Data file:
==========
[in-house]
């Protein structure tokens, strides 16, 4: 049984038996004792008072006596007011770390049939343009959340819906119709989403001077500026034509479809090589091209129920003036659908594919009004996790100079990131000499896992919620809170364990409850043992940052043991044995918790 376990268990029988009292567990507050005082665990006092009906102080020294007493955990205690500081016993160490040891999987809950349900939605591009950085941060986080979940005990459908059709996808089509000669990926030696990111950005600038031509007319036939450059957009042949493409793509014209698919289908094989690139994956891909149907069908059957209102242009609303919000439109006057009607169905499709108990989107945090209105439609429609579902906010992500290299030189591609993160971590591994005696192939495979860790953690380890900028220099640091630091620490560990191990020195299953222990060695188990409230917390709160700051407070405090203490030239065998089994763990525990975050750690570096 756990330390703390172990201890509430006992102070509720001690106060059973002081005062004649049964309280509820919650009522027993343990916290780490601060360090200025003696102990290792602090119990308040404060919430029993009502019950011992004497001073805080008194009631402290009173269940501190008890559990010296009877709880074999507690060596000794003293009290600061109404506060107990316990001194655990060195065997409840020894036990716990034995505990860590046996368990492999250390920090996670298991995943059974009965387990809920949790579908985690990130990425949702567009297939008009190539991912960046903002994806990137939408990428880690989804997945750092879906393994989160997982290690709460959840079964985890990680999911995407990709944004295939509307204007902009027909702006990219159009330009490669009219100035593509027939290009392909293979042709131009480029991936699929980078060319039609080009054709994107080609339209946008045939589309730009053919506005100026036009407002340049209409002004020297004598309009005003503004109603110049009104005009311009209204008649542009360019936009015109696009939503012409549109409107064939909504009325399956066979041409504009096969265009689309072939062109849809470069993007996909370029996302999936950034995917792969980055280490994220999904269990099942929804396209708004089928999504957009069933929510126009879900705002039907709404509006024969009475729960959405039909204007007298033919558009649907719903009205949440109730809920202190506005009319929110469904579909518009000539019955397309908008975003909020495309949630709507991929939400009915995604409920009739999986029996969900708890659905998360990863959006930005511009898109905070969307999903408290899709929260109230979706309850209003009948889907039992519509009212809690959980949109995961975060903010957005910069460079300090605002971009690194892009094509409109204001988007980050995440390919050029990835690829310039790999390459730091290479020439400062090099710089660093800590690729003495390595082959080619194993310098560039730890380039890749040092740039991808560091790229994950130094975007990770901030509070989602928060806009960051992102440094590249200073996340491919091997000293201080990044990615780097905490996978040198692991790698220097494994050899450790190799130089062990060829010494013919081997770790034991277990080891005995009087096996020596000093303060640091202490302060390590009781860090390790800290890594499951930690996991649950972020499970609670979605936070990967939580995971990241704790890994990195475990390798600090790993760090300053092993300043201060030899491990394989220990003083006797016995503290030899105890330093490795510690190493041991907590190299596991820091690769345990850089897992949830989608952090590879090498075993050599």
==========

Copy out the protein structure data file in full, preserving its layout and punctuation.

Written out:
[in-house]
């Protein structure tokens, strides 16, 4: 049984038996004792008072006596007011770390049939343009959340819906119709989403001077500026034509479809090589091209129920003036659908594919009004996790100079990131000499896992919620809170364990409850043992940052043991044995918790 376990268990029988009292567990507050005082665990006092009906102080020294007493955990205690500081016993160490040891999987809950349900939605591009950085941060986080979940005990459908059709996808089509000669990926030696990111950005600038031509007319036939450059957009042949493409793509014209698919289908094989690139994956891909149907069908059957209102242009609303919000439109006057009607169905499709108990989107945090209105439609429609579902906010992500290299030189591609993160971590591994005696192939495979860790953690380890900028220099640091630091620490560990191990020195299953222990060695188990409230917390709160700051407070405090203490030239065998089994763990525990975050750690570096 756990330390703390172990201890509430006992102070509720001690106060059973002081005062004649049964309280509820919650009522027993343990916290780490601060360090200025003696102990290792602090119990308040404060919430029993009502019950011992004497001073805080008194009631402290009173269940501190008890559990010296009877709880074999507690060596000794003293009290600061109404506060107990316990001194655990060195065997409840020894036990716990034995505990860590046996368990492999250390920090996670298991995943059974009965387990809920949790579908985690990130990425949702567009297939008009190539991912960046903002994806990137939408990428880690989804997945750092879906393994989160997982290690709460959840079964985890990680999911995407990709944004295939509307204007902009027909702006990219159009330009490669009219100035593509027939290009392909293979042709131009480029991936699929980078060319039609080009054709994107080609339209946008045939589309730009053919506005100026036009407002340049209409002004020297004598309009005003503004109603110049009104005009311009209204008649542009360019936009015109696009939503012409549109409107064939909504009325399956066979041409504009096969265009689309072939062109849809470069993007996909370029996302999936950034995917792969980055280490994220999904269990099942929804396209708004089928999504957009069933929510126009879900705002039907709404509006024969009475729960959405039909204007007298033919558009649907719903009205949440109730809920202190506005009319929110469904579909518009000539019955397309908008975003909020495309949630709507991929939400009915995604409920009739999986029996969900708890659905998360990863959006930005511009898109905070969307999903408290899709929260109230979706309850209003009948889907039992519509009212809690959980949109995961975060903010957005910069460079300090605002971009690194892009094509409109204001988007980050995440390919050029990835690829310039790999390459730091290479020439400062090099710089660093800590690729003495390595082959080619194993310098560039730890380039890749040092740039991808560091790229994950130094975007990770901030509070989602928060806009960051992102440094590249200073996340491919091997000293201080990044990615780097905490996978040198692991790698220097494994050899450790190799130089062990060829010494013919081997770790034991277990080891005995009087096996020596000093303060640091202490302060390590009781860090390790800290890594499951930690996991649950972020499970609670979605936070990967939580995971990241704790890994990195475990390798600090790993760090300053092993300043201060030899491990394989220990003083006797016995503290030899105890330093490795510690190493041991907590190299596991820091690769345990850089897992949830989608952090590879090498075993050599």